stopping everyday thoughts
tapping into the eternal internal
pushing the creativity of confusion
exiting that which is already within
smelling with appreciation
for that which is not said
feeling again, that which should be left

by Tsuru; inspired by Pablo Picasso’s Les Demoiselles d’Avignon


1 cat
2 cat
3 cat
tom tom pod
I hear and
see silence.
Footsteps and the rumble
of the

by Paz Tanjuaguio; inspired by John Cage’s score to 4’33”


Henri Matisse. <i>The Moroccans</i>. 1915–16. Oil on canvas, 71 3/8" x 9' 2" (181.3 x 279.4 cm). Gift of Mr. and Mrs. Samuel A. Marx. © 2014 Succession H. Matisse, Paris/Artists Rights Society (ARS), New York

Henri Matisse. The Moroccans. 1915–16. Oil on canvas, 71 3/8″ x 9′ 2″ (181.3 x 279.4 cm). Gift of Mr. and Mrs. Samuel A. Marx. © 2014 Succession H. Matisse, Paris/Artists Rights Society (ARS), New York

Frozen at Dusk</p>

The rolling hills of Moroccan Garden
entwined against the coral dusk sky.
No end no beginning
periwinkles are frozen
no sense of time, movement.</b>

by Anonymous; inspired by Henri Matisse’s The Moroccans


Ethereal — sounds like our
perception — but — somehow at one

by Anonymous; inspired by Paul Gauguin’s Marquesan Landscape with Figure


When I look at this painting I am reminded of
my own brown skin, its yellow copper tones.
The beauty of brown

by C.P.; inspired by Paul Gauguin’s Two Tahitian Women


Claude Monet (French, 1840–1926) Agapanthus, 1914-26. Oil on canvas

Claude Monet. Agapanthus. 1914–26. Oil on canvas, 6′ 6″ x 70 1/4″ (198.2 x 178.4 cm). Gift of Sylvia Slifka in memory of Joseph Slifka

Feather light brush strokes
Tranquil coloring blowing through the canvas
at peace

by ML; inspired by Claude Monet’s Agapanthus


Piet Mondrian (Dutch, 1872–1944) Composition in Red, Blue, and Yellow, 1937-42. Oil on canvas

Piet Mondrian. Composition in Red, Blue, and Yellow. 1937–42. Oil on canvas, 23 3/4 x 21 7/8″ (60.3 x 55.4 cm). The Sidney and Harriet Janis Collection

I feel bad for the people enjoying
the paintings through a digital
screen. To claim they’re seen it.
They’re missing the point. Use
your own eyes for once.

by Gabriel Benbow; inspired by Piet Mondrian’s Composition in Red, Blue, and Yellow


like a berry suspended on a branch
to be free, to be rope
will cause you to talk

by Anonymous; inspired by Paul Gauguin’s Human Misery


Henri Matisse (French, 1869–1954) Woman on a High Stool (Germaine Raynal), early 1914. Oil on canvas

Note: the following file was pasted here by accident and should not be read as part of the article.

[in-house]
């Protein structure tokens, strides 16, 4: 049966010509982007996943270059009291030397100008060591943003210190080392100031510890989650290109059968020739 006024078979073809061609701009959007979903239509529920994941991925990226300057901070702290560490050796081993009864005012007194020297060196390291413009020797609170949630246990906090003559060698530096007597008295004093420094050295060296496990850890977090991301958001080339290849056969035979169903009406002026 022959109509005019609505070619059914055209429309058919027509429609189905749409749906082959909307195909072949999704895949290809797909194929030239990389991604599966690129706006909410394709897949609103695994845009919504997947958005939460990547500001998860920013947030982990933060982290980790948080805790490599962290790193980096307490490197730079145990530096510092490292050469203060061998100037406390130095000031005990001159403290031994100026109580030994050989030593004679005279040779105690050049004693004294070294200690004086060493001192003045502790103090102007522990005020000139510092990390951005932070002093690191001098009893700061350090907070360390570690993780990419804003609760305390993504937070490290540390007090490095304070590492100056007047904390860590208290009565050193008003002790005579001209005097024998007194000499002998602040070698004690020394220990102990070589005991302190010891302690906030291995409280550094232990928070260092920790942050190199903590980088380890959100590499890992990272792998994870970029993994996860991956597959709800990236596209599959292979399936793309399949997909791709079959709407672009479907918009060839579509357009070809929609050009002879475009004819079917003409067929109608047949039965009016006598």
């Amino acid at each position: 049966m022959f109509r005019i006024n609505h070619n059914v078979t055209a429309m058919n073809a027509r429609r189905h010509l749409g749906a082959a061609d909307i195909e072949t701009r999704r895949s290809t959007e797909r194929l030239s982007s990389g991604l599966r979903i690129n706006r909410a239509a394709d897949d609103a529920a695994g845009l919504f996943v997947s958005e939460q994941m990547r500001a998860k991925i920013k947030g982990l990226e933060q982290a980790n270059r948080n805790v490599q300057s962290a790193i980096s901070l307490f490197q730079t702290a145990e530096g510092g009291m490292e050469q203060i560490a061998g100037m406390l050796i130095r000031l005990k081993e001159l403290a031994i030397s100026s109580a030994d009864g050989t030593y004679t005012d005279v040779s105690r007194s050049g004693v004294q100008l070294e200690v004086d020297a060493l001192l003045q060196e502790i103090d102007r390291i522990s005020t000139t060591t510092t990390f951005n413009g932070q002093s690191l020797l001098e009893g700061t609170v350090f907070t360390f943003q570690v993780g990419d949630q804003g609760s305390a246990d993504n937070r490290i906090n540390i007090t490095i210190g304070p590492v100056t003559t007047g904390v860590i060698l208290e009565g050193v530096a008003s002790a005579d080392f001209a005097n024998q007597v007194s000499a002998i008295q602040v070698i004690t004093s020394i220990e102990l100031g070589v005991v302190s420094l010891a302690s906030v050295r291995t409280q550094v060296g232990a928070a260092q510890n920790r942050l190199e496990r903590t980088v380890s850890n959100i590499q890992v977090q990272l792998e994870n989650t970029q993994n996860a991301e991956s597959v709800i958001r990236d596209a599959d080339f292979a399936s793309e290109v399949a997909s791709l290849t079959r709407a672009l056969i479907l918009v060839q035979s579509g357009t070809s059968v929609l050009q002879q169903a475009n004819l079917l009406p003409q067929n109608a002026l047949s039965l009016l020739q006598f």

Henri Matisse. Woman on a High Stool (Germaine Raynal). 1914. Oil on canvas, 57 7/8 x 37 5/8″ (147 x 95.5 cm). Gift and bequest of Florene M. Schoenborn and Samuel A. Marx. © 2014 Succession H. Matisse, Paris/Artists Rights Society (ARS), New York


The cat lady sits
Does she know we are
watching, 100 years later
As she waits, poised
for what she knows not
Patient, lovely, enduring</b>

by Cindy M. Walker; inspired by Henri Matisse’s Woman on a High Stool


Cascading forms,
Ground robust
Expanding through
The canvas
Humanities norms

by ML, inspired by MoMA in general


There is nothing to say-
Only feel

by Anonymous; inspired Jackson Pollock’s Number 1A, 1948


Paint across a canvas
Where so much is to be said
Yet nothing at all
The splash of wild excitement

by Annika Fincher from Alaska; inspired Jackson Pollock’s Number 1A, 1948


It’s chaos and orderly
Something new each time
Its meaning depends on me.

by SG; inspired Jackson Pollock’s Number 1A, 1948


Surely artists are not only painting images of the world but of the truest arms of the soul

by KB; inspired by artists at MoMA in general


The authors, from left: Mallika Acharya, Ana Inciardi, and Jonny Santos

The authors, from left: Mallika Acharya, Ana Inciardi, and Jonny Santos

This week, every post on Inside/Out is created by participants in the MoMA + MoMA PS1 Cross-Museum Collective, a behind-the-scenes program for teenage alumni of our In the Making studio-art classes. Over the course of the 16-week project, the participating teens work with educators, curators, security staff, conservators, and other Museum staff to gain hands-on experience across a number of fields. In addition, they create collaborative artwork with a range of contemporary artists. More info can be found HERE and HERE. Info on our 2014 free summer art courses for teens is available now.